The results of a recent scientific publication on the dynamics of carbon recovery following a disturbance by selective logging in Amazonian forests are explained in a 3-minute video.
Amazonian rainforests play an important role in stocking carbon and one of the main disturbances experienced by these rainforests is the selective logging of a few tree species. This disturbance results in the loss of aboveground carbon stock. So how is this loss recovered?
The authors of this study tried to answer this question by using mathematical modeling to analyse long-term inventory data associated with parameters such as climate, soil properties and initial biomass present on the study sites. The results obtained varied according to the studied regions of the Amazonian forests. After 10 years, the aboveground carbon stocks were higher on the Guiana shield and in the Western Amazon than in the Southern Amazon. These results allowed the author to make predictive maps over 10 years concerning the changes that may occur in the context of climate change and forest fires.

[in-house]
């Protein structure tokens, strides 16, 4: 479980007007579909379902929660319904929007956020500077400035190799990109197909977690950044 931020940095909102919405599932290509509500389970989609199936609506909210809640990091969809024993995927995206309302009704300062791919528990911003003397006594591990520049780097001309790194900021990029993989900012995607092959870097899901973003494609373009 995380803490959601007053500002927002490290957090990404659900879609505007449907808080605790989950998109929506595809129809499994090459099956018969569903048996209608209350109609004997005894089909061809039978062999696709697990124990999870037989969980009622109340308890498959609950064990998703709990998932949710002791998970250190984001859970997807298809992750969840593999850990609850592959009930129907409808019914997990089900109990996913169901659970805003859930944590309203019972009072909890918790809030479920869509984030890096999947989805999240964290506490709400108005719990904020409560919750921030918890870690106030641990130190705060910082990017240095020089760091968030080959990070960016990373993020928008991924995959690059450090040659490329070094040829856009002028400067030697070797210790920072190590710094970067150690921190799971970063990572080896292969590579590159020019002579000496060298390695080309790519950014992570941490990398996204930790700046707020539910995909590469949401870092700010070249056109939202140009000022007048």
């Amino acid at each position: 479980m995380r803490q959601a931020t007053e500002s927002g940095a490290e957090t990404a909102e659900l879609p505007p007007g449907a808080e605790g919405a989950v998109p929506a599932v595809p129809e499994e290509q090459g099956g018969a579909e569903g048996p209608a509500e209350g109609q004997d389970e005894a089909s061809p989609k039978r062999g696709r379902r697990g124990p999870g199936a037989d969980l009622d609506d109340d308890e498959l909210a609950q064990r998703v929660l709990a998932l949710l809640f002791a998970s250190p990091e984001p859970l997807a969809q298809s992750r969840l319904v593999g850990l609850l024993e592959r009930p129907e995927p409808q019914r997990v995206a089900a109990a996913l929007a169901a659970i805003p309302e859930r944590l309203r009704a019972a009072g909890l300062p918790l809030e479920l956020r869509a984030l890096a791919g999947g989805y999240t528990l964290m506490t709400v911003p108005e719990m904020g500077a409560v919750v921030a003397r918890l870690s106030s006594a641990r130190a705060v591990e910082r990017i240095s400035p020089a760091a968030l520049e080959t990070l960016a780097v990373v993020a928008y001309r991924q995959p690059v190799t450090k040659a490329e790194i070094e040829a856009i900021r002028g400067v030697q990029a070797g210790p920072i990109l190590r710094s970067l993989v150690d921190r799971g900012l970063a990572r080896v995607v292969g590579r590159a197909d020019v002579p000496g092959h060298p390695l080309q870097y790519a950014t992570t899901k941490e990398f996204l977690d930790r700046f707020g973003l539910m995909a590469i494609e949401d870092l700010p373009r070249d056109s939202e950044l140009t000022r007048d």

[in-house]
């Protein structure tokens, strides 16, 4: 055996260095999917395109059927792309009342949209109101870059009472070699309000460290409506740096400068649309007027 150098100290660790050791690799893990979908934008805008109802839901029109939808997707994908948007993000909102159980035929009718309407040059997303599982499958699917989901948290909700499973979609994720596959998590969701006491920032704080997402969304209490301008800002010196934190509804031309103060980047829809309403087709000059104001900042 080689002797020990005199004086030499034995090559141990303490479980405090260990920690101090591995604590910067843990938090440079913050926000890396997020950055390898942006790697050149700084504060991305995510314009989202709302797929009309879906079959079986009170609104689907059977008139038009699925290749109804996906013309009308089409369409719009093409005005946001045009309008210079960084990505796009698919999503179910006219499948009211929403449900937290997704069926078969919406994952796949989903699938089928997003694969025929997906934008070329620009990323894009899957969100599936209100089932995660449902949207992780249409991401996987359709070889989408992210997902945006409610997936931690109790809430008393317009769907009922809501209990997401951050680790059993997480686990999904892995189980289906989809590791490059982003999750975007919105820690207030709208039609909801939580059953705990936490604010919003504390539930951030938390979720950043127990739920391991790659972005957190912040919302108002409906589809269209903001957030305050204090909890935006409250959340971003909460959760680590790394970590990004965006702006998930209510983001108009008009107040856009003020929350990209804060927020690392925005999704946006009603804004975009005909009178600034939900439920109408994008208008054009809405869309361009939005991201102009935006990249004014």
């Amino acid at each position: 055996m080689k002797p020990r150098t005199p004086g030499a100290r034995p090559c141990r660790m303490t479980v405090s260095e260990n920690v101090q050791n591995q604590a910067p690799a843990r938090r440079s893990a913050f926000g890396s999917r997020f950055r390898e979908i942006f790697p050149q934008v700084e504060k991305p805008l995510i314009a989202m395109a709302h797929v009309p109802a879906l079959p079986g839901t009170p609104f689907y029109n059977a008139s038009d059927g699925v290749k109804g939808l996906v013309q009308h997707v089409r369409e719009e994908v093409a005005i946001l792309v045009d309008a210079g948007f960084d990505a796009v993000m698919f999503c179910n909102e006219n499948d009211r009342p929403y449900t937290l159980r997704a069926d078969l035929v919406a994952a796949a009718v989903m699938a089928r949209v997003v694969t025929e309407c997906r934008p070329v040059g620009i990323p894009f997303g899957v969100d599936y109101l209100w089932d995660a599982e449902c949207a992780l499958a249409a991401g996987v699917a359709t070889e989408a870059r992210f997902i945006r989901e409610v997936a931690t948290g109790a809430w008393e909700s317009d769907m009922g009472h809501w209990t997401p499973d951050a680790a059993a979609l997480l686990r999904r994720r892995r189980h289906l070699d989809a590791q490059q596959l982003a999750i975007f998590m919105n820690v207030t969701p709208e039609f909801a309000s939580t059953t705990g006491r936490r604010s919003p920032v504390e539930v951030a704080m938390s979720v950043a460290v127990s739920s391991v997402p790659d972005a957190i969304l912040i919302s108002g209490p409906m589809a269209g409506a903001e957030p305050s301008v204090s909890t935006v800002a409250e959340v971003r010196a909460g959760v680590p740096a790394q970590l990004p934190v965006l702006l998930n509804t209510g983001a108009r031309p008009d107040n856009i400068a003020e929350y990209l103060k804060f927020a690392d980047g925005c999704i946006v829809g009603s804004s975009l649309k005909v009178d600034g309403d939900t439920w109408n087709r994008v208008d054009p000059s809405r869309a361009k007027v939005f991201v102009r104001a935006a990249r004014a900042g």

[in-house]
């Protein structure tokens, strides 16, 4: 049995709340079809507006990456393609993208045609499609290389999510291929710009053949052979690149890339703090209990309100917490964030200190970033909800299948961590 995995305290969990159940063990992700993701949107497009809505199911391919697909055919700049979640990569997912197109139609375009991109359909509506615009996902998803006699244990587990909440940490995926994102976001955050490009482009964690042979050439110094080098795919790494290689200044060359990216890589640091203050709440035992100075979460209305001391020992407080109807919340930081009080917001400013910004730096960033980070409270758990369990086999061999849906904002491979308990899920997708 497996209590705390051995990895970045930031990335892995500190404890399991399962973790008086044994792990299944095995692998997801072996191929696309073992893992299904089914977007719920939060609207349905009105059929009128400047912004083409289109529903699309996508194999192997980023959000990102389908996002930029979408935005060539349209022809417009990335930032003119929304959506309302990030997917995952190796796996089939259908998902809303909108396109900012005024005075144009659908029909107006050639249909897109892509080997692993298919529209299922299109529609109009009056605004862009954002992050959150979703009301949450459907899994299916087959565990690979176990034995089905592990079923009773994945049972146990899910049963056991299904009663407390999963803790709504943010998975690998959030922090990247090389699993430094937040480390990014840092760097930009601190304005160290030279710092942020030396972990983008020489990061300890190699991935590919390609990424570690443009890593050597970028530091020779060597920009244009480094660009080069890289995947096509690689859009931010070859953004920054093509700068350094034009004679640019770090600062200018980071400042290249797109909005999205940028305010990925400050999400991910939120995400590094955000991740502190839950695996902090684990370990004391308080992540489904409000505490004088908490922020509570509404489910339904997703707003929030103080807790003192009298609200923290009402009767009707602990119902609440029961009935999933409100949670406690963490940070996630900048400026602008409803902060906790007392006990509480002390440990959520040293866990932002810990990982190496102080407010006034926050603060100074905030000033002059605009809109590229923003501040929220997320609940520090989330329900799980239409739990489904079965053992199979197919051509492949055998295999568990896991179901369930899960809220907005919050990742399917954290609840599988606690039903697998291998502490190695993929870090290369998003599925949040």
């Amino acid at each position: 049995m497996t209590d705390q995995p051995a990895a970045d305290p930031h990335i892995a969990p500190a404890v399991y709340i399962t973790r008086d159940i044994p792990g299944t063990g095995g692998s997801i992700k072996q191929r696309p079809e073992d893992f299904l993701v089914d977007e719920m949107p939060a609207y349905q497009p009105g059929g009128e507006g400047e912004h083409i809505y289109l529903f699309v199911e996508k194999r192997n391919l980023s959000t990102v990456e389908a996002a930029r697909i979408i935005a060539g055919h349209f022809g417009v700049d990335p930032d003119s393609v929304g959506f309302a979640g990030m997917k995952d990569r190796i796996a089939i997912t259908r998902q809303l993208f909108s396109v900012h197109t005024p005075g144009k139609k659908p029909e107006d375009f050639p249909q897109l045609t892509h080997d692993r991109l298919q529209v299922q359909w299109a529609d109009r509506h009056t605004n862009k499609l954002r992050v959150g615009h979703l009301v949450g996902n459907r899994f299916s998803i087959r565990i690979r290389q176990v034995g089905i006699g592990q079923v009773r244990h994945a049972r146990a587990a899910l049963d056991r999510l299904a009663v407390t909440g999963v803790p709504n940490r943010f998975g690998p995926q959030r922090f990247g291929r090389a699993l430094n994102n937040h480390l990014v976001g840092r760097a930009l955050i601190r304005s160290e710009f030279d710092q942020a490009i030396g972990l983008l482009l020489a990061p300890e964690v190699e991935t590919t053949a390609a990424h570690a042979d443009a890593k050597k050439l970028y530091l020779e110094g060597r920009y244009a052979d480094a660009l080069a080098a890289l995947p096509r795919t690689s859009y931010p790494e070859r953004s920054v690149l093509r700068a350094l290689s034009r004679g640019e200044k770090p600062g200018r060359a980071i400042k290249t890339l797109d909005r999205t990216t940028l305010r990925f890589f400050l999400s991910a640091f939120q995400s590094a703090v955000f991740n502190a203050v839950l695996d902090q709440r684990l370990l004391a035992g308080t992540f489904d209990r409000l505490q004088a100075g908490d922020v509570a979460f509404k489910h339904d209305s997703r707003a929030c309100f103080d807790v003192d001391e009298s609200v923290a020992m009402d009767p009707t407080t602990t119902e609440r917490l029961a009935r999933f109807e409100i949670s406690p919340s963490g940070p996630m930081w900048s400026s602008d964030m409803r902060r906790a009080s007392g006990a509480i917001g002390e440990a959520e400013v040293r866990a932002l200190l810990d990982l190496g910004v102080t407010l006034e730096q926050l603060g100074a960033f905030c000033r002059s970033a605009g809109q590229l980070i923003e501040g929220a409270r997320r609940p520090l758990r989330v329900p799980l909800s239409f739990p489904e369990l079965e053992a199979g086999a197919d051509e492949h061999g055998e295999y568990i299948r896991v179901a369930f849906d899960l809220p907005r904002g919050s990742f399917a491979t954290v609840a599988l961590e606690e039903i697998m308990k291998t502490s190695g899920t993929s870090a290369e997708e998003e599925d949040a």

This research work was carried in the framework of the Tropical managed Forests Observatory (TmFO) and was partially funded by the LabEx CEBA.
The video perfectly describes the results of the study: to view the video.